August 7, 2020 by John Fernandez
Simple Diet Solution: Eat More Fiber; New Dangers Linked to Smoking
Fiber-Rich Foods Reap Weight-Loss, Other Benefits
Simply eating more fiber-rich foods can promote nearly as much weight-loss results as more complex diets, and the benefits to overall health are numerous, according to a new study.
Researchers at the University of Massachusetts Medical School, matched or improved upon the effects of a diet promoted by the American Heart Association (AHA). The AHA’s diet covers 13 components, and its participants lost slightly more weight than fiber-focused dieters. But the difference was negligible.
The point of the comparison: You don’t have to re-invent the wheel when it comes to a healthy diet that helps you lose weight and lowers your risk for heart disease and other common conditions such as type 2 diabetes.
“The more complex AHA diet resulted in slightly larger (but not statistically significant) weight loss, but a simplified approach emphasizing only increased fiber intake may be a reasonable alternative for individuals who find it difficult adhering to a more complicated diet,” lead researcher Dr. Yunsheng Ma, associate professor of medicine, explained in a press release.
Those who took part in the fiber diet were able to lose weight, lower blood pressure and improve insulin response. All 240 of the volunteers participating in the study had symptoms of metabolic syndrome, including high blood pressure, high blood sugar and high cholesterol, and were overweight.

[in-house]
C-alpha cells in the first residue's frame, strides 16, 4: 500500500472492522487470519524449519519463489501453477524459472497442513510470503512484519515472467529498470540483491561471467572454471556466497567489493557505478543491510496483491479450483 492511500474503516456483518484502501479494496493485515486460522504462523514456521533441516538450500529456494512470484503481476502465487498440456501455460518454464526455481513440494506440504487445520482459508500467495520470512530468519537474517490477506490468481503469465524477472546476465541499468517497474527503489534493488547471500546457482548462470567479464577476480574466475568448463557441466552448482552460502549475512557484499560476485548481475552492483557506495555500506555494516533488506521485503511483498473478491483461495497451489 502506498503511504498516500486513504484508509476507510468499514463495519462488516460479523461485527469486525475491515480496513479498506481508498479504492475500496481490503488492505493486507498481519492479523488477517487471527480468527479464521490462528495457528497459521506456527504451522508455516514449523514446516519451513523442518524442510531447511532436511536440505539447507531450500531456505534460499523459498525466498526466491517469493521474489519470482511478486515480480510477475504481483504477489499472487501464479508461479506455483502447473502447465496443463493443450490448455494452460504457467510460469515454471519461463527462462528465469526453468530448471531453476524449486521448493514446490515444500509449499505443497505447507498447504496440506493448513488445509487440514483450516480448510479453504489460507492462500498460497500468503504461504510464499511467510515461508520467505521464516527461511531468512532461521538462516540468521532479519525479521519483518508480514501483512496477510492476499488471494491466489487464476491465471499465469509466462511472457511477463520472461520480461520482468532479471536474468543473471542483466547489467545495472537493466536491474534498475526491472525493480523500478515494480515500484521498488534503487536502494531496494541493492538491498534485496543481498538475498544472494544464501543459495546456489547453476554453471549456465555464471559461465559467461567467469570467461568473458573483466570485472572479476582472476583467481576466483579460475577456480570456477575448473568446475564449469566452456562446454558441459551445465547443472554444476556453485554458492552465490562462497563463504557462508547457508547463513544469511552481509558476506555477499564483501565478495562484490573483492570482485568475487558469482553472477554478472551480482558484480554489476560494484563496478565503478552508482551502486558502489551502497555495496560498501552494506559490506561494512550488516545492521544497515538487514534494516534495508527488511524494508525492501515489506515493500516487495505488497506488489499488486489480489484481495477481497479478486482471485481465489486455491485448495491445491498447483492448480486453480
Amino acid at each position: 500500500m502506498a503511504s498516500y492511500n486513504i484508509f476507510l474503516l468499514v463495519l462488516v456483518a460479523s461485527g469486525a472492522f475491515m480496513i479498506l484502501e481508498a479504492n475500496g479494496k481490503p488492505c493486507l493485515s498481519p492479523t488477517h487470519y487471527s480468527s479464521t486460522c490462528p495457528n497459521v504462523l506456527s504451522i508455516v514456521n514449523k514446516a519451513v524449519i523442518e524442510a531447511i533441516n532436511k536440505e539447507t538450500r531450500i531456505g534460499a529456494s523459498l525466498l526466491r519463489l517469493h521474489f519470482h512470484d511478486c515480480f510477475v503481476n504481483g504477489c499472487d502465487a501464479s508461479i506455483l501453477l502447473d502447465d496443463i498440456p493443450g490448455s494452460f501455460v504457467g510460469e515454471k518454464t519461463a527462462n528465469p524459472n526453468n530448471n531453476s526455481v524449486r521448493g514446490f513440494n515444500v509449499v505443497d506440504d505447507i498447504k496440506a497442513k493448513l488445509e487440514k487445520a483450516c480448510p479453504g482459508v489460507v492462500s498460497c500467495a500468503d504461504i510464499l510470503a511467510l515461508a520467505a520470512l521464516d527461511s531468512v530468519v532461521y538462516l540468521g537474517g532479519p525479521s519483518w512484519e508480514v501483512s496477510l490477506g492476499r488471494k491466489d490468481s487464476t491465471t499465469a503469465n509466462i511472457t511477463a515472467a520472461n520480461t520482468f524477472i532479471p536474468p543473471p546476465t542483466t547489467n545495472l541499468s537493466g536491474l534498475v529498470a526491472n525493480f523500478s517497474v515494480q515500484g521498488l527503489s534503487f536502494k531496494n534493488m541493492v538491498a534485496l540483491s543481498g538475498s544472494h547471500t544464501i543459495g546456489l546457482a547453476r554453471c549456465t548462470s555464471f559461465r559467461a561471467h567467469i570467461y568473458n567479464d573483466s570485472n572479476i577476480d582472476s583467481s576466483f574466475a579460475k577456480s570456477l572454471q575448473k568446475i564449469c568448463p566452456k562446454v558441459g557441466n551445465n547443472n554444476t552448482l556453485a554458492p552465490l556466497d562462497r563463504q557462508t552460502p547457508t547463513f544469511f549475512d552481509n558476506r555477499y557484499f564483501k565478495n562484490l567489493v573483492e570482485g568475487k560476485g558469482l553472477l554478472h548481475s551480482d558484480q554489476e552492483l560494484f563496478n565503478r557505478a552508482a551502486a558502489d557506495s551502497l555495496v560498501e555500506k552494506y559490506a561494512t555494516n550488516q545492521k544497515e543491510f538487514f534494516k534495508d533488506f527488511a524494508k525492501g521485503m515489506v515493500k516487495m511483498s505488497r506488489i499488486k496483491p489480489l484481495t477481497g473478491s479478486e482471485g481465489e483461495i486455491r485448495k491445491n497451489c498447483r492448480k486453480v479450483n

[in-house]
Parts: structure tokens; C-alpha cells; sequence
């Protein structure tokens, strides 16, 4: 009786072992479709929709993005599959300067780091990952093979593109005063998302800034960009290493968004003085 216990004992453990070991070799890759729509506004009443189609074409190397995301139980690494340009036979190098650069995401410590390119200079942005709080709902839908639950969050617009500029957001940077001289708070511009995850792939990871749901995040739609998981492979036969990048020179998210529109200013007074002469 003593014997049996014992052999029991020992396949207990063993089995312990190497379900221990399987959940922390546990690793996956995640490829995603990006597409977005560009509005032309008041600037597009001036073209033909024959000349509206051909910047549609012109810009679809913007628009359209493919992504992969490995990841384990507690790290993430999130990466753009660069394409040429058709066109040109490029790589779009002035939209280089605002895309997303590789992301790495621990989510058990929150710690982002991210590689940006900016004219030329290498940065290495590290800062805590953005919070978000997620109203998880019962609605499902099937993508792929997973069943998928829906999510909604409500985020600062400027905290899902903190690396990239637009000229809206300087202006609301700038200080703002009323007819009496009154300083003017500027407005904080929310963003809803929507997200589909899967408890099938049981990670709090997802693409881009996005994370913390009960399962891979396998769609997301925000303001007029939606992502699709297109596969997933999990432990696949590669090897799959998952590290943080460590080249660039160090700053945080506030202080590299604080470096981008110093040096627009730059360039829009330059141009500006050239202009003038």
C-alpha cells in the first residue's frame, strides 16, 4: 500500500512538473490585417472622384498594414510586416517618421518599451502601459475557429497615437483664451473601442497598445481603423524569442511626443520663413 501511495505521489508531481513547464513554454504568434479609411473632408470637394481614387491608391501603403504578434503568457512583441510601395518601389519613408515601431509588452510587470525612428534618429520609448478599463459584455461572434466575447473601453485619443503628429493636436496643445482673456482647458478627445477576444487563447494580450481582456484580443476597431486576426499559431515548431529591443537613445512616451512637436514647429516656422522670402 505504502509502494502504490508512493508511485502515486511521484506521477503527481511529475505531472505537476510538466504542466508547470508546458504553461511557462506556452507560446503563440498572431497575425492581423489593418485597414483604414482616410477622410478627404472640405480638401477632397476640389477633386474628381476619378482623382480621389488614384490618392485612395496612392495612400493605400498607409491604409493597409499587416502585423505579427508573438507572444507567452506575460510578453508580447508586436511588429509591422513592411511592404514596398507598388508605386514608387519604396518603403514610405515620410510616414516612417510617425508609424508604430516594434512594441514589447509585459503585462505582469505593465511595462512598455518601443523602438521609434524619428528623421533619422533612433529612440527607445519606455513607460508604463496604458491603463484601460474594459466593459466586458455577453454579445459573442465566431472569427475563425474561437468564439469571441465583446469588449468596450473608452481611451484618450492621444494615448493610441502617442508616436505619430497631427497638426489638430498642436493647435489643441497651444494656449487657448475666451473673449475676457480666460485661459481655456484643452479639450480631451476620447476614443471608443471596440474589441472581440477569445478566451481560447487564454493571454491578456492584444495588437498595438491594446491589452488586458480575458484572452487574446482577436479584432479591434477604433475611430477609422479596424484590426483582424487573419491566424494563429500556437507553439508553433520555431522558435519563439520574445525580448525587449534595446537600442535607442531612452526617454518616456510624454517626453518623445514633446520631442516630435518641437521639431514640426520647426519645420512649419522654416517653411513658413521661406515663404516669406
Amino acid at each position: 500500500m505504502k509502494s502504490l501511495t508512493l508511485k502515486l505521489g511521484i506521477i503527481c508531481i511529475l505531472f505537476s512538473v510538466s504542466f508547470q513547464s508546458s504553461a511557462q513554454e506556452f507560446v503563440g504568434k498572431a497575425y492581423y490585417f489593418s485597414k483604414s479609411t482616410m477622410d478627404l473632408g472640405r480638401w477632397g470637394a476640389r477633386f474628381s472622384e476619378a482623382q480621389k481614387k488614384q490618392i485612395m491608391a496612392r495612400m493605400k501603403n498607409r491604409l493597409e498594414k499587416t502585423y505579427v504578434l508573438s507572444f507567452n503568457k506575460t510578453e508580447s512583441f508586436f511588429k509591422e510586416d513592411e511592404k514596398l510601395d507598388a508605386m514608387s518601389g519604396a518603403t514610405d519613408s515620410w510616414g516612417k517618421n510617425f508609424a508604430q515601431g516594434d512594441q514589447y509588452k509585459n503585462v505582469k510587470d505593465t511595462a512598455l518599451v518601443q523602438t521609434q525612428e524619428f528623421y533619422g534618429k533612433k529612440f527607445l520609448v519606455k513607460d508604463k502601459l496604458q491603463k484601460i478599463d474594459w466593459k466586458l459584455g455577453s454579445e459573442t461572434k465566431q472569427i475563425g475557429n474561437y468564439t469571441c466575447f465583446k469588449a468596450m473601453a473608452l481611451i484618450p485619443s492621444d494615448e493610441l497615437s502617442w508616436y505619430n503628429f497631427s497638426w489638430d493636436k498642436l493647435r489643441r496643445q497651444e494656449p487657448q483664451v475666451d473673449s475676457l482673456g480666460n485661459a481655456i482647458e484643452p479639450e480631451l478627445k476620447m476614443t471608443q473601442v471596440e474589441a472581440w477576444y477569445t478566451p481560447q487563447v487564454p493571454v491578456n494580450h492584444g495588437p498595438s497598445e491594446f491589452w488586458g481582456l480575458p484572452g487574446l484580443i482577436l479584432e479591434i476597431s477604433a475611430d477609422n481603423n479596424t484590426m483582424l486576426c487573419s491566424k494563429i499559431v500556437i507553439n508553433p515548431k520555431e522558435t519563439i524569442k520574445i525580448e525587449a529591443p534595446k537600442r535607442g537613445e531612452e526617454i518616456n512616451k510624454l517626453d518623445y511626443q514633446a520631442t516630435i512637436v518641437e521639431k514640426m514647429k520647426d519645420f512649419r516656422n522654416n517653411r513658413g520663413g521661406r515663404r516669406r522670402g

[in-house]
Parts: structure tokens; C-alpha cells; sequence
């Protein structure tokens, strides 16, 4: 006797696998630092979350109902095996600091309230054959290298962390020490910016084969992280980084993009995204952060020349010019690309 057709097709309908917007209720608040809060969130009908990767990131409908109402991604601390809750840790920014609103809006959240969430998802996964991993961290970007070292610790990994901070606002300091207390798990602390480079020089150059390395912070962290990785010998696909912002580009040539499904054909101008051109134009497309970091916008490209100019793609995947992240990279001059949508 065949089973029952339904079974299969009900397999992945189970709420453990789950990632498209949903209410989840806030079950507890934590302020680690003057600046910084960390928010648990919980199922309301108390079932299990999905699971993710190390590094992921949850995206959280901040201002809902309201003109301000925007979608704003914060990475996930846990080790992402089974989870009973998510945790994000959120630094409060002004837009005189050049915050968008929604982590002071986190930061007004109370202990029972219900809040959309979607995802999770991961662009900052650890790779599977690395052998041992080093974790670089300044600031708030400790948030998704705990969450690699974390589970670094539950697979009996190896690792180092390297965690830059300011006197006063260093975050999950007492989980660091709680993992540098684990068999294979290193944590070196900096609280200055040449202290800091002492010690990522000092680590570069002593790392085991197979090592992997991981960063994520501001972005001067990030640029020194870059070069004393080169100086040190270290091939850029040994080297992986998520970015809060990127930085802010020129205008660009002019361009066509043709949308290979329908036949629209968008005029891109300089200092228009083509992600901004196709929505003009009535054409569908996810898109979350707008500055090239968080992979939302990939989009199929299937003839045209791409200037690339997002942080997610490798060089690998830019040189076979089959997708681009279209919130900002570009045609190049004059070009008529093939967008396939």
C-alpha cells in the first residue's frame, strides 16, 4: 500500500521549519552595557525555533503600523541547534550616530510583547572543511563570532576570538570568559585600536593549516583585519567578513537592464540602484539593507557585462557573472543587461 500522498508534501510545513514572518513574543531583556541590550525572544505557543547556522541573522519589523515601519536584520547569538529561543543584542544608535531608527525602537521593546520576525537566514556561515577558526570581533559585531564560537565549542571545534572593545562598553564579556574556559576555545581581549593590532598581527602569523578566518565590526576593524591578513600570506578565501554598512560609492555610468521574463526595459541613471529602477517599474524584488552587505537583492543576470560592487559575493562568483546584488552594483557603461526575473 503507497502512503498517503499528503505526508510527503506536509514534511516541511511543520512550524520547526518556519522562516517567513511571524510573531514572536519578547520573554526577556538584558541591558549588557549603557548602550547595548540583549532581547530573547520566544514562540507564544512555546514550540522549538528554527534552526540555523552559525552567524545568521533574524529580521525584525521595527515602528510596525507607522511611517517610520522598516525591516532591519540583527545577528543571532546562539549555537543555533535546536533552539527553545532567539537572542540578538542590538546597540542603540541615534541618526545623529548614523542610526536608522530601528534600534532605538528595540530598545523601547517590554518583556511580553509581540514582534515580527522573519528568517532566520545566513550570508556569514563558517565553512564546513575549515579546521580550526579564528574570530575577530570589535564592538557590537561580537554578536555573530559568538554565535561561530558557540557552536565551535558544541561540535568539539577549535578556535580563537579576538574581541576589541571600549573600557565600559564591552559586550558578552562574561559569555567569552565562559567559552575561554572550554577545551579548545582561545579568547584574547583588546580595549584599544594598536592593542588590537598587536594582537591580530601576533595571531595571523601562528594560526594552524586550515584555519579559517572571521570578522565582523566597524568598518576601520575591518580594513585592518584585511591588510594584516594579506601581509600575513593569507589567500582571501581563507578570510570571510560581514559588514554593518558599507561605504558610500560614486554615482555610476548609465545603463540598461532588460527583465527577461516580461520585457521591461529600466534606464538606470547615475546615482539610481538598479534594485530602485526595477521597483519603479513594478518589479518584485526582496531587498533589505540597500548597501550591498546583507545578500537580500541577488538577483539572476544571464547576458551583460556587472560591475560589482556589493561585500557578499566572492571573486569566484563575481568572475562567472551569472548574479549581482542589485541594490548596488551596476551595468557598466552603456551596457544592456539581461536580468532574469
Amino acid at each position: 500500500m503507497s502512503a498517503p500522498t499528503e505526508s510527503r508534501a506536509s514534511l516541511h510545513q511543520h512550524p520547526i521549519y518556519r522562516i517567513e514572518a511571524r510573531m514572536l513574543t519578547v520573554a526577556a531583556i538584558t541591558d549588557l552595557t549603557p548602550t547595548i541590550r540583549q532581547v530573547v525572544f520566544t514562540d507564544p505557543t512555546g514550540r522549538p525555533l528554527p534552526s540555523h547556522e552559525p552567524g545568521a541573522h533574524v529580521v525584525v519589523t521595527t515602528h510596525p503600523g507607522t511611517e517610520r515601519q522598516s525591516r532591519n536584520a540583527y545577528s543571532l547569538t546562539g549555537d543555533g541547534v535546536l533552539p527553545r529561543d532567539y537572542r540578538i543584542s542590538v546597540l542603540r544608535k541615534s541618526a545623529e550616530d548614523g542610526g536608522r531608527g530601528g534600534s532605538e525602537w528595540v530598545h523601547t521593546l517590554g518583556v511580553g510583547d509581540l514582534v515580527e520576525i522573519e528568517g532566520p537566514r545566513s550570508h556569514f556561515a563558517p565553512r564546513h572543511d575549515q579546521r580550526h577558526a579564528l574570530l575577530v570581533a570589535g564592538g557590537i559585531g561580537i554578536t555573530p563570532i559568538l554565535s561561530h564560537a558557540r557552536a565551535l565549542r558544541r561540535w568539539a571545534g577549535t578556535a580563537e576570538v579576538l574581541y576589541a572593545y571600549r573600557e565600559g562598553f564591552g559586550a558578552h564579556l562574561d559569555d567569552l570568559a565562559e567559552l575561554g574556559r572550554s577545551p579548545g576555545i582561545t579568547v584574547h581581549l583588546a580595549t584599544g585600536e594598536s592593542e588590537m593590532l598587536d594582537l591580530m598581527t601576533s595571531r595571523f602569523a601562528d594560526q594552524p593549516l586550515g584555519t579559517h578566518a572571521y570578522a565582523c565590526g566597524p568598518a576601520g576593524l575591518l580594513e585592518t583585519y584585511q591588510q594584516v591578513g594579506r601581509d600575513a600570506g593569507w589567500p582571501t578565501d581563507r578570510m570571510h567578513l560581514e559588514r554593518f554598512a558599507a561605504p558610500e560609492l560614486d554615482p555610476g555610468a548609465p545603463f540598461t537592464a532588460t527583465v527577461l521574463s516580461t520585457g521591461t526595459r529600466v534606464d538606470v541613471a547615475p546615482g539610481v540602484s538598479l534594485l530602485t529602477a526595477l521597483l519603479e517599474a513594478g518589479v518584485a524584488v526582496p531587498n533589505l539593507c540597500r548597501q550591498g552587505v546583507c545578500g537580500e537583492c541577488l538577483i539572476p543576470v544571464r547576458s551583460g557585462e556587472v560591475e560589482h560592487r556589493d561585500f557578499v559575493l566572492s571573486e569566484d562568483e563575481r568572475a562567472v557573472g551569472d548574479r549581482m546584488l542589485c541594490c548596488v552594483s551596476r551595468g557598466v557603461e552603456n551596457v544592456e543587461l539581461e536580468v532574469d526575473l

Researchers stressed that the diet is most effective when fiber is sourced from whole fruits, vegetables and proteins — not via supplements. Other healthy food items high in fiber include: whole grains like barley and oats; vegetables like spinach and carrots; legumes like chickpeas and lima beans; fruits like apples and bananas; and proteins like seeds and nuts.
Here’s more on nutrition:
More Diseases Linked to Smoking
How fatal is cigarette smoking? The dangers may be far greater than previously reported, according to a new study published in the New England Journal of Medicine.
In a 2014 report, the U.S. Surgeon General linked cigarette smoking to more than 480,000 deaths from 21 underlying diseases. Those diseases include a dozen types of cancer, six forms of cardiovascular diseases, diabetes, chronic obstructive pulmonary disease [COPD], and pneumonia.
But a new study in the New England Journal of Medicine links cigarette smoking to five other diseases, including certain intestinal disease, infections and kidney disease, and says that connection between smoking and those diseases adds an additional 60,000 to the Surgeon General’s annual total. The new study tracked 532,651 women 532,651 women, age 55 and older.
“The rate of death from renal failure was twice as high among current smokers as among persons who never smoked, a finding that is consistent with results from case–control studies,” the report says. “Smoking is an important cause of the cardiovascular risk factors for renal failure but may also directly impair kidney function.”